Raku port of Perl's localtime / gmtime built-ins
# 0 1 2 3 4 5 6 7 8
my ($sec,$min,$hour,$mday,$mon,$year,$wday,$yday,$isdst) = localtime(time);
say localtime(Scalar, time);
my ($sec,$min,$hour,$mday,$mon,$year,$wday,$yday) = gmtime(time);
say gmtime(Scalar, time);
This module tries to mimic the behaviour of Perl's
gmtime built-ins as closely as possible in the Raku Programmming Language.
ORIGINAL PERL 5 DOCUMENTATION
Converts a time as returned by the time function to a 9-element
list with the time analyzed for the local time zone. Typically
used as follows:
# 0 1 2 3 4 5 6 7 8
All list elements are numeric and come straight out of the C
`struct tm'. $sec, $min, and $hour are the seconds, minutes, and
hours of the specified time.
$mday is the day of the month and $mon the month in the range
0..11, with 0 indicating January and 11 indicating December. This
makes it easy to get a month name from a list:
my @abbr = qw(Jan Feb Mar Apr May Jun Jul Aug Sep Oct Nov Dec);
print "$abbr[$mon] $mday";
# $mon=9, $mday=18 gives "Oct 18"
$year contains the number of years since 1900. To get a 4-digit
$year += 1900;
To get the last two digits of the year (e.g., "01" in 2001) do:
$year = sprintf("%02d", $year % 100);
$wday is the day of the week, with 0 indicating Sunday and 3
indicating Wednesday. $yday is the day of the year, in the range
0..364 (or 0..365 in leap years.)
$isdst is true if the specified time occurs during Daylight Saving
Time, false otherwise.
If EXPR is omitted, "localtime()" uses the current time (as
returned by time(3)).
In scalar context, "localtime()" returns the ctime(3) value:
$now_string = localtime; # e.g., "Thu Oct 13 04:54:34 1994"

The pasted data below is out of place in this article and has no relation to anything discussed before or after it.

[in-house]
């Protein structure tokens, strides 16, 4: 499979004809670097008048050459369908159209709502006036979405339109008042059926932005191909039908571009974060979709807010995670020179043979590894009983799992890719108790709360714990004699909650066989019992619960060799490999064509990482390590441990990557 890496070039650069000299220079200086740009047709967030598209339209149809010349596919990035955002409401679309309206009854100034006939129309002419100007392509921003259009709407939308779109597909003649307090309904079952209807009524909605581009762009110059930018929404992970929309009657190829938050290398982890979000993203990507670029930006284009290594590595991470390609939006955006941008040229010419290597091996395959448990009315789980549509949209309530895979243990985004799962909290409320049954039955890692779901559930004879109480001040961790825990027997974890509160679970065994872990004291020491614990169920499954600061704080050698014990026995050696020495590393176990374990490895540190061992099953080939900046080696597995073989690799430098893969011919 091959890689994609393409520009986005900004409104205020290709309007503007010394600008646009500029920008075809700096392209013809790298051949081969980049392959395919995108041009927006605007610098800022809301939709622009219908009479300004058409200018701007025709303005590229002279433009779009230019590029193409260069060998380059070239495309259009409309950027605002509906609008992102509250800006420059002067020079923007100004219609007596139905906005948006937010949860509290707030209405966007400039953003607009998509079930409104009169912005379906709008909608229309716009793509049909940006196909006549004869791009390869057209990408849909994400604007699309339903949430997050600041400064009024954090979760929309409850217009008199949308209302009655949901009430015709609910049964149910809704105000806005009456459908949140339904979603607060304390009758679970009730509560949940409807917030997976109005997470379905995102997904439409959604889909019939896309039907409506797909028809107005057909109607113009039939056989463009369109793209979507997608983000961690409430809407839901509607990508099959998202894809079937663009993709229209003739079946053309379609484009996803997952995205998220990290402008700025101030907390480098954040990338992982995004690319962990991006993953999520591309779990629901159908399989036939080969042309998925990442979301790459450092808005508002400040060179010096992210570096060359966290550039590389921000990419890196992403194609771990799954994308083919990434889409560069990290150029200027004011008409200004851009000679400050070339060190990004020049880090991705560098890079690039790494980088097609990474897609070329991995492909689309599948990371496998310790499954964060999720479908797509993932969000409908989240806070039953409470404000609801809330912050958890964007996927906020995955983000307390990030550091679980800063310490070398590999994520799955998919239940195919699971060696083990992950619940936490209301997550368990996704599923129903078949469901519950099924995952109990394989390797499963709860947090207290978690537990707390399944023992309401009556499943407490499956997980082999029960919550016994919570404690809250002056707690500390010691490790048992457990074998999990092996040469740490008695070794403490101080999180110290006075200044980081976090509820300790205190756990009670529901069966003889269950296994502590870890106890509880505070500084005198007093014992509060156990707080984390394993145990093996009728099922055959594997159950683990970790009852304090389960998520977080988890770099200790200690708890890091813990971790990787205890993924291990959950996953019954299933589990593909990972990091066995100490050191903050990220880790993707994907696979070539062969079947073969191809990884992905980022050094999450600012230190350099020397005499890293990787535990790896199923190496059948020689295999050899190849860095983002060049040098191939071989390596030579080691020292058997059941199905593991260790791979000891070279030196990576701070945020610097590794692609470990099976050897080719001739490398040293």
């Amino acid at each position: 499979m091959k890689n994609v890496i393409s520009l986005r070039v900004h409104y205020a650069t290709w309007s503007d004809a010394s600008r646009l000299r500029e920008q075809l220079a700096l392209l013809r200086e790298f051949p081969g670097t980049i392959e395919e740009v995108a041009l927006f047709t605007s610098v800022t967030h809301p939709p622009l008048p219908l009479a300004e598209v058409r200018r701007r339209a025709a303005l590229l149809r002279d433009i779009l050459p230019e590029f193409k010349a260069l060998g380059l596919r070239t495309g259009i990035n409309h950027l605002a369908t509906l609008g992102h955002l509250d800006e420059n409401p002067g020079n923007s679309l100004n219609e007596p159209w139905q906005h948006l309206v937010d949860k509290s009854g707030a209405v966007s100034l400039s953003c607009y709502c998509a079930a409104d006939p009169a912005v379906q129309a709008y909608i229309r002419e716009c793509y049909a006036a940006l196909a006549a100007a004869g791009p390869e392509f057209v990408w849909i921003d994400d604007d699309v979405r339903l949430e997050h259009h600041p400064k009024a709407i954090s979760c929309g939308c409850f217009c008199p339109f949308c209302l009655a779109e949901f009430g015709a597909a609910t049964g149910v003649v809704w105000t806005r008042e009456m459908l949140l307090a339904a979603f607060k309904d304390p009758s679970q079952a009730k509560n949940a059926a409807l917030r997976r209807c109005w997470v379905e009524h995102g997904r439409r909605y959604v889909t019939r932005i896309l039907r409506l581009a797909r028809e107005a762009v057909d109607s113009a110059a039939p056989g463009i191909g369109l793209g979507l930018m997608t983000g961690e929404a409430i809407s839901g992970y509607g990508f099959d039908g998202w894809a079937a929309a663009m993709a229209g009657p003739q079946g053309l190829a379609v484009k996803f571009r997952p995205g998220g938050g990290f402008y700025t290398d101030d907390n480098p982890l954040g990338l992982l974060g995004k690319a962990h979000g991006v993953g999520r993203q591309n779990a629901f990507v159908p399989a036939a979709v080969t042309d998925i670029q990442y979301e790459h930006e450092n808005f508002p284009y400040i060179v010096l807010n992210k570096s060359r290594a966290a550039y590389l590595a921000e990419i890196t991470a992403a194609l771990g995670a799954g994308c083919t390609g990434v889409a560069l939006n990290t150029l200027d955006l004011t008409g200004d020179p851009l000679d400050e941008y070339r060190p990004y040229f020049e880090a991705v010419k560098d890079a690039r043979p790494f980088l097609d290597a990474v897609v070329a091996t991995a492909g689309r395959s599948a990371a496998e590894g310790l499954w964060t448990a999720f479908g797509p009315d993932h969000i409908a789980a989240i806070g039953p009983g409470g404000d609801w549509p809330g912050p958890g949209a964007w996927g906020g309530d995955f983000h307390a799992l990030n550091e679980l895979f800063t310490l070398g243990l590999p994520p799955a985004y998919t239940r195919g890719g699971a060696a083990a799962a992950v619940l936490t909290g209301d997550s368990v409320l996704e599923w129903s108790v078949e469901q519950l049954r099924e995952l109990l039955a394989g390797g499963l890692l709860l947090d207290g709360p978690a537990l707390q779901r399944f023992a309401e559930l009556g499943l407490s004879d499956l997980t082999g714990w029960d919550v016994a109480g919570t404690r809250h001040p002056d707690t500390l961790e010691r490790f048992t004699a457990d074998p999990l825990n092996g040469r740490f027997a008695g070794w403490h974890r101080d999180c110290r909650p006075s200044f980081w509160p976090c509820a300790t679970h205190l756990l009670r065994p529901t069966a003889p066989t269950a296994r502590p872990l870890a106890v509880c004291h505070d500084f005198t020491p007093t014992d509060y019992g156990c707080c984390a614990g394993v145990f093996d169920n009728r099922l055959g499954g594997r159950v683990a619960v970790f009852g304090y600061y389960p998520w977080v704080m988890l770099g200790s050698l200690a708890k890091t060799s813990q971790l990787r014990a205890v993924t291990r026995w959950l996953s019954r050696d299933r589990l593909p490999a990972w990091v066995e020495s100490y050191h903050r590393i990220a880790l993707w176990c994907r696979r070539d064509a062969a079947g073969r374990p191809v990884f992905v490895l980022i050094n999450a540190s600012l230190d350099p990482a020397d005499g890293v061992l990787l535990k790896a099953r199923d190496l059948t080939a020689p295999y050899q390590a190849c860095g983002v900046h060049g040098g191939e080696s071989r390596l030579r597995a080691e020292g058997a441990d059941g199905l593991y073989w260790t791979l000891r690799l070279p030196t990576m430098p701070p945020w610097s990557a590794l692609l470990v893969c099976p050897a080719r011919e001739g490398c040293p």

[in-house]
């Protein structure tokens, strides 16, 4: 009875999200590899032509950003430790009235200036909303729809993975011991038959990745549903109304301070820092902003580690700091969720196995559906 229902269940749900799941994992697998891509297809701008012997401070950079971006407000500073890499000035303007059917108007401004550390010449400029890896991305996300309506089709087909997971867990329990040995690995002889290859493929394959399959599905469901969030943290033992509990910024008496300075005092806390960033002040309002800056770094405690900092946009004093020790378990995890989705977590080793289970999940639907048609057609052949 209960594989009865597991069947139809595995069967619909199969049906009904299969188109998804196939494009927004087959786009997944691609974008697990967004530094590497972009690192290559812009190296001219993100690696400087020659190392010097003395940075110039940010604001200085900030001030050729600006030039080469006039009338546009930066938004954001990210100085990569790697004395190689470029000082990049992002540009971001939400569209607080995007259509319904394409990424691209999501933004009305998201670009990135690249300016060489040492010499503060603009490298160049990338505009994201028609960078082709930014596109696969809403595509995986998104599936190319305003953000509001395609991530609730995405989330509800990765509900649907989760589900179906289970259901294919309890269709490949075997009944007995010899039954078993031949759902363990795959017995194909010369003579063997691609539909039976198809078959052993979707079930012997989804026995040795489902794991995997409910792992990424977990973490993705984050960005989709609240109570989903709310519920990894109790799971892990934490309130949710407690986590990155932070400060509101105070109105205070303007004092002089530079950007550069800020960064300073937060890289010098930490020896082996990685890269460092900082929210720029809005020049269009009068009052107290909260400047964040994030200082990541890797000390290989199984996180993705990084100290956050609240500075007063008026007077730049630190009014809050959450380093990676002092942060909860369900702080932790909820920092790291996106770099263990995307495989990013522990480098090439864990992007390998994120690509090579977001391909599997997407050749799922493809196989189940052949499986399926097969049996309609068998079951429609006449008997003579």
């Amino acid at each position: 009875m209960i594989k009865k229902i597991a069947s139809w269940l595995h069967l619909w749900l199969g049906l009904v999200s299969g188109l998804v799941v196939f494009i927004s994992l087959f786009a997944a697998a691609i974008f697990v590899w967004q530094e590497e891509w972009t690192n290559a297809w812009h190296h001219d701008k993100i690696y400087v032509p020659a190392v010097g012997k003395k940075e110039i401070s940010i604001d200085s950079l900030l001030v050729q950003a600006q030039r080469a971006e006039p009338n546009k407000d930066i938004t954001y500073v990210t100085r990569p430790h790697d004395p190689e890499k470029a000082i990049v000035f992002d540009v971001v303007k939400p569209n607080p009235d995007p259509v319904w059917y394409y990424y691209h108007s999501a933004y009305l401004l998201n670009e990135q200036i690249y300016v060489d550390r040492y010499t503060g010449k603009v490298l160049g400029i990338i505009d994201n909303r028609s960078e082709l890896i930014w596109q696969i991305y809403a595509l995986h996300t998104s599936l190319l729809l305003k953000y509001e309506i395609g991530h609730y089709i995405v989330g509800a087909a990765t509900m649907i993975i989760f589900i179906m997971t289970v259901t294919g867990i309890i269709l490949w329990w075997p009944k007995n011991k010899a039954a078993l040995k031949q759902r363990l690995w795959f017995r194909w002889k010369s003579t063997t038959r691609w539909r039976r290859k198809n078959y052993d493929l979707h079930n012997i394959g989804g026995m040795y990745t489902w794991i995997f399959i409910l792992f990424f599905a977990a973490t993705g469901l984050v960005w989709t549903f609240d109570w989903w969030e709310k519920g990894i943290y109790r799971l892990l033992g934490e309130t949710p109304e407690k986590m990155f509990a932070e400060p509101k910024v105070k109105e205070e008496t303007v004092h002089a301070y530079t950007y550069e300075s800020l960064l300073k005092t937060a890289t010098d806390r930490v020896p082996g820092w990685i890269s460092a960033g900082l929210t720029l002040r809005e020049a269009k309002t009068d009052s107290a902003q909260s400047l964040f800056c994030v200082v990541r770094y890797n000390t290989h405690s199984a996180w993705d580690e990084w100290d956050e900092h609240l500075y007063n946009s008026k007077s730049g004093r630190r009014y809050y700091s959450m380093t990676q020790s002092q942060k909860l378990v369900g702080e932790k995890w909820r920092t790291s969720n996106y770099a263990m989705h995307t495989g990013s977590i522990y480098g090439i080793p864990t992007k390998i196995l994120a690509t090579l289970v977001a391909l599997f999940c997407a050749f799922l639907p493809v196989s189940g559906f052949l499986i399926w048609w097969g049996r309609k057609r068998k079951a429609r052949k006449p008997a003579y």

The format of this scalar value is not locale-dependent but built
into Perl. For GMT instead of local time use the "gmtime" builtin.
See also the "Time::Local" module (for converting seconds,
minutes, hours, and such back to the integer value returned by
time()), and the POSIX module's strftime(3) and mktime(3)
To get somewhat similar but locale-dependent date strings, set up
your locale environment variables appropriately (please see
perllocale) and try for example:
use POSIX qw(strftime);
$now_string = strftime "%a %b %e %H:%M:%S %Y", localtime;
# or for GMT formatted appropriately for your locale:
$now_string = strftime "%a %b %e %H:%M:%S %Y", gmtime;
Note that the %a and %b, the short forms of the day of the week
and the month of the year, may not necessarily be three characters
The Time::gmtime and Time::localtime modules provide a convenient,
by-name access mechanism to the gmtime() and localtime()
For a comprehensive date and time representation look at the
DateTime module on CPAN.
Portability issues: "localtime" in perlport.
gmtime Works just like "localtime" but the returned values are localized
for the standard Greenwich time zone.
Note: When called in list context, $isdst, the last value returned
by gmtime, is always 0. There is no Daylight Saving Time in GMT.
Portability issues: "gmtime" in perlport.
Mimicking scalar context
Since Raku does not have a concept of scalar context, this must be mimiced by passing the
Scalar type as the first positional parameter.
The implementation actually also returns the offset in GMT in seconds as element number 9, and the name of the timezone as element number 10, if supported by the OS.
Depends on POSIX semantics
This module depends on the availability of POSIX semantics. This is generally not available on Windows, so this module will probably not work on Windows.
Elizabeth Mattijsen email@example.com
Source can be located at: https://github.com/lizmat/P5localtime . Comments and Pull Requests are welcome.
JJ Merelo, Jan-Olof Hendig, Tobias Leich, Timo Paulssen and Christoph (on StackOverflow) for support in getting this to work.
COPYRIGHT AND LICENSE
Copyright 2018-2020 Elizabeth Mattijsen
Re-imagined from Perl as part of the CPAN Butterfly Plan.
This library is free software; you can redistribute it and/or modify it under the Artistic License 2.0.